Chopstick contest

Tasting contest

Plating contest

Then we played Kris Kringle. For those who don’t know, the game goes like this: everybody brings a present within a price range and gets a number. Person number one gets a present from the “pool” and unwraps it. Person number two can steal number one’s present if they like it or take one from the pool. This goes on until everybody has got a present.

Kris Kringle presents

The only issue everyone found was that the rules were not so strict (in my office, for example, nobody can steal twice), so the game was quite long. A Cakewich and a set of ninja-shaped gingerbread cutters were the most stolen presents, followed by a mini cast iron pot, rocket-shaped popsicle moulds, and cute spatulas (shaped as a gingerbread man and a fried egg).

Most presents were interesting or just cute, like the sushi USB, the sushi train, the cupcake necklace, and the bug lollipops.

Sushi USB

Sushi train

Sandra's cupcake necklace

Bug lollipops

I stole a set of cheese knives from Ken from Cupcakie Dolly, Georgia from Bakery Bookery stole it from me, and, taking advantage of the lack of rules, I stole it back.

Kris Kringle present: cheese knives

I’m happy to announce that this set will also make its debut in our housewarming party (hopefully in January).

After the game some people started to leave, some others hung out for some minutes chatting, swapping presents, tossing (and/or eating) leftovers. The lovely Angie from Angie Lives to Eat (and Cook!) gave me a lift to Sydney Park.

To sum it up, here’s what I learned on Saturday:

  • Not all Sydney food bloggers are Asian (a bit of a joke inspired by a big online discussion that took place a while ago).
  • Not all food bloggers have massive semi-pro or pro cameras.
  • Food bloggers are normal human beings with no fancy feature that allows them to eat more sweets than regular people.
  • Food bloggers love pork ribs.
  • Choose sweets if you want to be remembered for bringing something pretty, choose savouries if you want to be remembered for bringing something tasty that gave people a break from too many sweets.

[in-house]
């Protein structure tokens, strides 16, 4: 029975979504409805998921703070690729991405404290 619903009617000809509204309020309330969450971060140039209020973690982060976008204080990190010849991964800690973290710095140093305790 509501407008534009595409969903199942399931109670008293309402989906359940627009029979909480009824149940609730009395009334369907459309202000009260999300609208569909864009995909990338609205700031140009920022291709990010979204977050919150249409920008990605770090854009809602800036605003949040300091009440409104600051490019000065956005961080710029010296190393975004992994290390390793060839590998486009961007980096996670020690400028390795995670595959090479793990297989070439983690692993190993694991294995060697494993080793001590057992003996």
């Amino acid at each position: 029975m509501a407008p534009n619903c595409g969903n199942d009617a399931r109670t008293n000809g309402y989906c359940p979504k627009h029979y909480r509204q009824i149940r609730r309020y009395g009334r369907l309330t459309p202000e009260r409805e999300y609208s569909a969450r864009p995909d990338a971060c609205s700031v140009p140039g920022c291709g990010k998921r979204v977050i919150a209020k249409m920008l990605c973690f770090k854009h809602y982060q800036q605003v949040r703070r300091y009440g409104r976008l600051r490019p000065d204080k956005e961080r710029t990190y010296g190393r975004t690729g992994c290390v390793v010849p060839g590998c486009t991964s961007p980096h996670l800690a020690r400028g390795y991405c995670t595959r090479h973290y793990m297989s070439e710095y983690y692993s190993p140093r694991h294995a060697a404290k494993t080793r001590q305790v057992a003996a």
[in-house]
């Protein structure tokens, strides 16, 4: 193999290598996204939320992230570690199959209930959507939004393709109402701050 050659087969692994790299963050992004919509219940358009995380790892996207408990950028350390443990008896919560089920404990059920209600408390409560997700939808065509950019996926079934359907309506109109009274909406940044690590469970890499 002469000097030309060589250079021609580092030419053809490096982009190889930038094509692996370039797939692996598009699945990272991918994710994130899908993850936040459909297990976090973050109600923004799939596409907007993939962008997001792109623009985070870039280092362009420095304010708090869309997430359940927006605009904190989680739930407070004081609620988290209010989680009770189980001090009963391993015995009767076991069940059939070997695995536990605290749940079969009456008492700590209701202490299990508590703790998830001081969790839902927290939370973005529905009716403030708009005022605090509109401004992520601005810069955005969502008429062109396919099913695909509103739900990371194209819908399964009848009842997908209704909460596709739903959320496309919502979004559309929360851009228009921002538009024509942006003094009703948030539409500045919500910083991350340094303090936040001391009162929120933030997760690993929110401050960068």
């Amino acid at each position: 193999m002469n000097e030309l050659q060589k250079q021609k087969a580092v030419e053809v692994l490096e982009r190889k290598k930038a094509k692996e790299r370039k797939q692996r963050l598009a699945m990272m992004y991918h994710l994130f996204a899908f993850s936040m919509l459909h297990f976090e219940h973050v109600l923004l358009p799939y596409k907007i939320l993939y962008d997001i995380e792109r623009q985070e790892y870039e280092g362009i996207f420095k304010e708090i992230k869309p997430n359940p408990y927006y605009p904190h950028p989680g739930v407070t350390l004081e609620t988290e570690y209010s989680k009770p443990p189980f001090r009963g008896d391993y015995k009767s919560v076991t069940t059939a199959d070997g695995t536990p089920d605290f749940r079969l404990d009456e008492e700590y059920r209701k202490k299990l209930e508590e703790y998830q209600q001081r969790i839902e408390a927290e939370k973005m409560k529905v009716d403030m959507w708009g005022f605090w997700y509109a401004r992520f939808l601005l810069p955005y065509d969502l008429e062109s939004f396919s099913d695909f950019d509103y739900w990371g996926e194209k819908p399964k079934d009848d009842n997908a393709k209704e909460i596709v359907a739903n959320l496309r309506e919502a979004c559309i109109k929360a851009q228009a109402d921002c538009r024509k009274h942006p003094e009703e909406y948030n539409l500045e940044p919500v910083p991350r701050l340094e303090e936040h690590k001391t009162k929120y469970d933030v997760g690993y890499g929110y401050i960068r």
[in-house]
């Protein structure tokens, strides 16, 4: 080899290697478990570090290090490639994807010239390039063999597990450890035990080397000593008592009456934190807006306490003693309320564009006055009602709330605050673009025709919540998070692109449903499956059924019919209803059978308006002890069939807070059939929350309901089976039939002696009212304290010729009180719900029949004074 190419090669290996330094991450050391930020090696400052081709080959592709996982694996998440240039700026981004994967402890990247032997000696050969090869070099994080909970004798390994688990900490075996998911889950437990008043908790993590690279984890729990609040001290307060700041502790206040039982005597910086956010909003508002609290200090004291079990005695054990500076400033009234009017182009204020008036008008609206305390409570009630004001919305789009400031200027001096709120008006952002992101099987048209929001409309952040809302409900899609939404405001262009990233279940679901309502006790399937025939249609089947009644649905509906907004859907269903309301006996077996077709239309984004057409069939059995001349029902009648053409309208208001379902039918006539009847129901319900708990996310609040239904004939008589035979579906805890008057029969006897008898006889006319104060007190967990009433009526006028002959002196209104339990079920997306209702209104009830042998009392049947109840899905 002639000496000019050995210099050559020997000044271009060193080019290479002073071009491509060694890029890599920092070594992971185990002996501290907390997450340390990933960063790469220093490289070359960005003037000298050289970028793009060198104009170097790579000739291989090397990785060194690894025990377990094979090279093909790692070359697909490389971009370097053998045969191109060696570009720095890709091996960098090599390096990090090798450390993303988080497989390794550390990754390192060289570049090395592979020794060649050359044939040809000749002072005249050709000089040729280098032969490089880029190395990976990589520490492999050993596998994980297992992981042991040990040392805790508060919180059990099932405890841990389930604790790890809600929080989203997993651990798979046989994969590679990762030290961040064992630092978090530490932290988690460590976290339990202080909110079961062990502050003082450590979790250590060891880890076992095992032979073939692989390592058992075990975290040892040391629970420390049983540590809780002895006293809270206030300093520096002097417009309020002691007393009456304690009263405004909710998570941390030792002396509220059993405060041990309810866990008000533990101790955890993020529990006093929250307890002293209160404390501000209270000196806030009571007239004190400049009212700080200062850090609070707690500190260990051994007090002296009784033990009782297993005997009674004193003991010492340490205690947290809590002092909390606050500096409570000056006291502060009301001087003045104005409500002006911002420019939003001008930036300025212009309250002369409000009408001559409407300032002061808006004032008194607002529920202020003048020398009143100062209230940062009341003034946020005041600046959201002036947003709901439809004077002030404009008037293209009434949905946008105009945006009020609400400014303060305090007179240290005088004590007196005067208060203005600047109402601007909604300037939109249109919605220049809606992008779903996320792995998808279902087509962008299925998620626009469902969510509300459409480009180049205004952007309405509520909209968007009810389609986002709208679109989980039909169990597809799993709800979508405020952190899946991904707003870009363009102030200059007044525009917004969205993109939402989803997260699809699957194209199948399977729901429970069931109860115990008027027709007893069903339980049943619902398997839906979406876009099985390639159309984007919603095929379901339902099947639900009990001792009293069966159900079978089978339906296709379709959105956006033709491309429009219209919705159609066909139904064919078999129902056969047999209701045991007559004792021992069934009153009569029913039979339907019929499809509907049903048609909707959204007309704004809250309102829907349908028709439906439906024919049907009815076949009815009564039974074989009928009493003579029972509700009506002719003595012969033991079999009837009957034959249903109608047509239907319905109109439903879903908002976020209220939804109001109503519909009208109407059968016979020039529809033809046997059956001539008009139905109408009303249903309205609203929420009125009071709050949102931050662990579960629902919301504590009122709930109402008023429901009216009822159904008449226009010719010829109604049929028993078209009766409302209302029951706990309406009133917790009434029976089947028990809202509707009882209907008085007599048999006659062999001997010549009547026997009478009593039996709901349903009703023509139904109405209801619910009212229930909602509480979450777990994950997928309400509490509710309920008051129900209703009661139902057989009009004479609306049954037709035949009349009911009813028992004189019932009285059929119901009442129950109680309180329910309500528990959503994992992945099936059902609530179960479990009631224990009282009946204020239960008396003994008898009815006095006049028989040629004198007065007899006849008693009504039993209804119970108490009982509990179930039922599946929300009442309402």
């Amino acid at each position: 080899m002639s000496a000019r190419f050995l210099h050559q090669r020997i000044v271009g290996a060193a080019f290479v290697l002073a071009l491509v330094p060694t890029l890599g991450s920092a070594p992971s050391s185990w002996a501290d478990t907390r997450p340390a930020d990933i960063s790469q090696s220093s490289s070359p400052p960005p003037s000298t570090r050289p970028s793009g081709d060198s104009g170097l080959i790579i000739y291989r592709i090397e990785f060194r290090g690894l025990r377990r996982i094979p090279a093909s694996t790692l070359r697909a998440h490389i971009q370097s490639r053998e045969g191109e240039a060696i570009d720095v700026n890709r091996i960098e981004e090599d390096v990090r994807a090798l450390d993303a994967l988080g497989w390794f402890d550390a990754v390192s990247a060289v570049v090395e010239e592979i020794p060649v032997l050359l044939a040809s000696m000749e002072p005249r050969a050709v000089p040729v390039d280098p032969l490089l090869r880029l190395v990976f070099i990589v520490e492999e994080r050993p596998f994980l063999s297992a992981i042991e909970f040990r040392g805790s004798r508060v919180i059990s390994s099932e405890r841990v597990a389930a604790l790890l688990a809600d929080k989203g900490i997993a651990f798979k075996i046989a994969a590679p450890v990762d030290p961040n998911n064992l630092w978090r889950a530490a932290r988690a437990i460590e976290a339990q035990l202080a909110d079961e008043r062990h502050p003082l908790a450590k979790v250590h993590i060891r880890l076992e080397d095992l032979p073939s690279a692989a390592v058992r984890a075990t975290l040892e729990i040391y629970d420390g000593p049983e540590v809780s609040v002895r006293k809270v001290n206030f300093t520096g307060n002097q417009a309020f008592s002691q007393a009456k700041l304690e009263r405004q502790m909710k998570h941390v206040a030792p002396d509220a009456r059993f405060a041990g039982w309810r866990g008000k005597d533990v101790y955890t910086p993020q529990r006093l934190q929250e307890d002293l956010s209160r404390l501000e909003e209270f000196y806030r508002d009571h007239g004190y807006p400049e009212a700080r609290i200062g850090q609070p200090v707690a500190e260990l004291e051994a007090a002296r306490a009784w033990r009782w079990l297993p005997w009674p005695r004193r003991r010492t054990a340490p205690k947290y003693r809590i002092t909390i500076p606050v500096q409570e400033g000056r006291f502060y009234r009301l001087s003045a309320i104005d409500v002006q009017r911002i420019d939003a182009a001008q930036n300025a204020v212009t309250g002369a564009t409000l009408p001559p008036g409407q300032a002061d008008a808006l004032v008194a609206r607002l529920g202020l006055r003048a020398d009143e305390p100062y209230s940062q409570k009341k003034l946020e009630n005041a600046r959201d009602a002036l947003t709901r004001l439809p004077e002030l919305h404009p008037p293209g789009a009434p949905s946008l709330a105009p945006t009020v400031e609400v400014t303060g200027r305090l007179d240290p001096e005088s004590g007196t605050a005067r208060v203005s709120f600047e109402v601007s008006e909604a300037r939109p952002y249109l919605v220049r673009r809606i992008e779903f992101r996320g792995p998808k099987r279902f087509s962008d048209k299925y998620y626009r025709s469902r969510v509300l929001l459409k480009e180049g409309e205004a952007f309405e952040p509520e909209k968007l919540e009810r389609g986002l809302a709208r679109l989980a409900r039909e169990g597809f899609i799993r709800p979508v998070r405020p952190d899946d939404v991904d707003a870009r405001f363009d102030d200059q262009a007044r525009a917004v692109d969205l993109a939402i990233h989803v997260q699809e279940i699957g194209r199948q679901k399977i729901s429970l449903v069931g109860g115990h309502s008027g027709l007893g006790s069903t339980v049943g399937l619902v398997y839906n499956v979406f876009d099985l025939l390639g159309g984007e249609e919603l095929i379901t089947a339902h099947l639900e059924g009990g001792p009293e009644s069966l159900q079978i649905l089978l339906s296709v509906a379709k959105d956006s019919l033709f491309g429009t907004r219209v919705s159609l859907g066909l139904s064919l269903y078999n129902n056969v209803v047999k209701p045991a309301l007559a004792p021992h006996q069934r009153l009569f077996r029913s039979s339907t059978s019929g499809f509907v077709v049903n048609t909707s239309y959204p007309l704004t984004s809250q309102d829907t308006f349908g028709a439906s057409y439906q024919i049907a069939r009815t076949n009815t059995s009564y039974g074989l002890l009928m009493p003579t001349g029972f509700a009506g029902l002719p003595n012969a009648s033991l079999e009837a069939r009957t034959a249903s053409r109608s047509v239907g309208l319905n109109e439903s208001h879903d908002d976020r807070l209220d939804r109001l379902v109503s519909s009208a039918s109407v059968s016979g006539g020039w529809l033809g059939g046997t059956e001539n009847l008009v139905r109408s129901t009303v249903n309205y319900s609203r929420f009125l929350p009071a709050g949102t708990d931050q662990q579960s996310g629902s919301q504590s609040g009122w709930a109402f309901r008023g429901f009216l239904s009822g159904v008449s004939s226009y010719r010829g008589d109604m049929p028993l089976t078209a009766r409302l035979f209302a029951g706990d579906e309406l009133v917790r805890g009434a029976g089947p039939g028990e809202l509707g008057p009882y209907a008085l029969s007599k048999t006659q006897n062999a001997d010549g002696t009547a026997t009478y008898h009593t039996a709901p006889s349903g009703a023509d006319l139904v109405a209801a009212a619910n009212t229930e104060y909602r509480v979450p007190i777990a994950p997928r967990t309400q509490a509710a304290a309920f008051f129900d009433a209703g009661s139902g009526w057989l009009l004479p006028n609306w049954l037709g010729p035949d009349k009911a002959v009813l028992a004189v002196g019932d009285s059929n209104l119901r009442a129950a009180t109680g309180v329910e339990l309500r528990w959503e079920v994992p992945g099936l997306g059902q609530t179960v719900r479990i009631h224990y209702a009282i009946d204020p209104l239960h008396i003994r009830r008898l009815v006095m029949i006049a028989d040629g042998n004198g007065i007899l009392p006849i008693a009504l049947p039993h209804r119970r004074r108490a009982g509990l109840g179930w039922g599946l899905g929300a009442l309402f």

• Never trust a blog name (the person behind Obese Baby turned out to be a tiny skinny cute girl).
  • Exception to the rule above: trust a blog name if it contains a person’s name (the person behind Lisa Perkovic turned out to be… well, Lisa Perkovic :) ).
  • If you have gastritis, don’t be stupid and eat wisely.

For a complete lists of food bloggers who attended look here.

To close this painfully long post (sorry about that!), somebody asked me for the recipe of the brownie layer in my cheesecakes. I’ll pop in the recipe for the cheesecake, too, just in case.

Lúcuma cheesecake on fudgy brownie

Lucuma cheesecakes

For the fudgy brownie layer (adapted from Eat Right For Your Type)

10 tablespoons unsalted butter
226 grams dark cooking chocolate, chopped
114 grams 70% chocolate, chopped
1 1/2 cup raw sugar
1/2 teaspoon sea salt
4 large eggs
2/3 cup wholemeal cake flour, sifted
2 cups walnuts, toasted and chopped

Preheat oven to 160°C.
Line a baking tray with wax paper. The size of the tray will depend on how thick you want your brownies.
Melt chocolate and butter: boil some water in a pot, remove from heat and place a stainless steel bowl with the chocolate and butter on the pot. Stir until fully melted.
Remove the bowl from the pot, whisk in the sugar and salt.
Whisk in the eggs one by one.
Fold in the flour without overmixing.
Fold in the walnuts.
Bake until done (skewer test). The time will depend on the thickness of the brownies, mine were about 1 cm thick and took around 25 minutes.
Let cool completely.

For the lúcuma cheesecake

3/4 cup powdered lúcuma
3/4 cup water
1 package Philadelphia cream cheese
1 tin condensed milk
12 grams powdered gelatin
300 ml thickened cream, chilled

Mix powdered lúcuma and water and let stand at least 2 hours to form a paste.
Chill a bowl and whisk.
Beat cream cheese using an electric mixer until soft.
Add condensed milk and lúcuma paste, beat until there are no more visible cheese pieces.
Dissolve gelatin in just enough boiling water to hydrate it and whisk it into the mix.
Pour the cream in the chilled bowl and whisk until half set. Fold it gently with a rubber spatula in the mix.

For assembling

Dark chocolate, grated

Cut rounds of brownies and line your selected serving vessel with them (I used plastic wine goblets).
Pour some cheesecake mix on top.
Refrigerate until set.
Sprinkle grated dark chocolate on top.